The Prayer Book Rebellion was a rebellion that took place in the south-west of England in the summer of 1549, in the reign of King Edward VI.
Henry VIII, Edward VI's father and the previous monarch, had broken with Rome in the 1530s and had been declared the Supreme Head of the Church in England. Although Henry had died a Catholic, the break had brought religious changes to the country and these had become more Protestant when his young son came to the throne.
In 1549, the Book of Common Prayer, which had been composed mainly by Archbishop Thomas Cranmer and which was the official liturgy of Edward VI's Protestant Church, was introduced into England. It was in English and it replaced the Catholic Mass that the English people were used to celebrating. You can read more about the Book of Common Prayer in Beth von Staats' excellent article - click here. This change wasn't embraced by all of the English people and in the summer of 1549, there was trouble in Devon and Cornwall. The rebels called for the rebuilding of abbeys, the restoration of the Six Articles, the restoration of prayers for souls in purgatory, the policy of only the bread being given to the laity and the use of Latin for the mass.
Here are the key events of the Prayer Book Rebellion with links for further reading:
- The Siege of Exeter - In July 1549, the Cornish and Devonshire rebels laid siege to the city of Exeter. The siege lasted for 5-6 weeks.
- 28 July 1549 - The Battle of Fenny Bridges - This was an inconclusive battle between the rebels and the Crown's forces led by John Russell, 1st Earl of Bedford. It was reported that around 300 rebels died.
- 4 August 1549 - The Battle of Woodbury Common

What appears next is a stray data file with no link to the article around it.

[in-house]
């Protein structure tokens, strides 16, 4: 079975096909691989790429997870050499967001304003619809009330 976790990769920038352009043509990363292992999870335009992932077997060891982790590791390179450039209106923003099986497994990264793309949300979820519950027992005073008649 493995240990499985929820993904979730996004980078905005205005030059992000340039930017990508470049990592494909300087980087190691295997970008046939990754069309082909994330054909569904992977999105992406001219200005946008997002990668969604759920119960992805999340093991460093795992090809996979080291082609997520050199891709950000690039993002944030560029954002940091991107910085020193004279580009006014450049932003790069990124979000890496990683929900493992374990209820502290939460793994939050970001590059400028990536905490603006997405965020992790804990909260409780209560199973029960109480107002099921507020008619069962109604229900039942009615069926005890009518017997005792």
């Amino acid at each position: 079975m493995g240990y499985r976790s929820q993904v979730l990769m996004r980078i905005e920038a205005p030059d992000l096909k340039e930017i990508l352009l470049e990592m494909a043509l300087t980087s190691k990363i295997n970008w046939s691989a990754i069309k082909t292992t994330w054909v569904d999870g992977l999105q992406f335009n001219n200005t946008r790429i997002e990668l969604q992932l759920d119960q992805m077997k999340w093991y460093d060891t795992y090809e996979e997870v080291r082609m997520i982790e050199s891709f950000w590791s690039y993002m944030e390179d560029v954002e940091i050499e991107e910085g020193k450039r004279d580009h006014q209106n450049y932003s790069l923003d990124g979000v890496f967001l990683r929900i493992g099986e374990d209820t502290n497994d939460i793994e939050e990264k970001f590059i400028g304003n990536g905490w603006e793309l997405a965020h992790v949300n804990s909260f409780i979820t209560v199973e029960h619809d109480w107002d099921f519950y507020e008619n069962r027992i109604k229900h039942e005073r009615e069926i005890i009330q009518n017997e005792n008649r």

- 5 August 1549 - The Battle of Clyst St Mary
- 6 August 1549 - The Battle of Clyst Heath
- The Relief of Exeter - Following his success at the Battle of Clyst Heath, Lord Russell marched on to Exeter to relieve the city.
- 17 August 1549 - The Battle of Sampford Courtenay - Following their defeat that the Battle of Clyst Heath, the surviving rebels regrouped at Sampford Courtenay, near Okehampton, under the leadership of Sir Humphrey Arundell. On 17th August 1549, the rebels were routed there by the larger royal forces. It was the end of the rebellion. On 27th January 1550, Arundell and other rebel leaders were executed at Tyburn.
- Nicholas Pocock's primary source account Troubles connected with the Prayer Book of 1549 can be read online at https://archive.org/details/troublesconnec00camduoft
- Hooker, John (1765) The Ancient History and Description of the City of Exeter - This can be read at https://books.google.co.uk/books?id=hMcpAAAAYAAJ&hl=en
- The Prayer Book Rebellion of 1549, Devon Perspectives, http://www.devonperspectives.co.uk/prayerbook_rebellion_1.html
- "9 places associated with the Prayer Book Rebellion", article by Charlotte Hodgman, History Extra - http://www.historyextra.com/feature/prayer-book-rebellion
- The Anglo-Cornish War of June-August 1549 - http://www.cornwallinformation.co.uk/news/the-anglo-cornish-war-of-june-august-1549/
- Wood, Andy (2007) The 1549 Rebellions and the Making of Early Modern England, Cambridge University Press.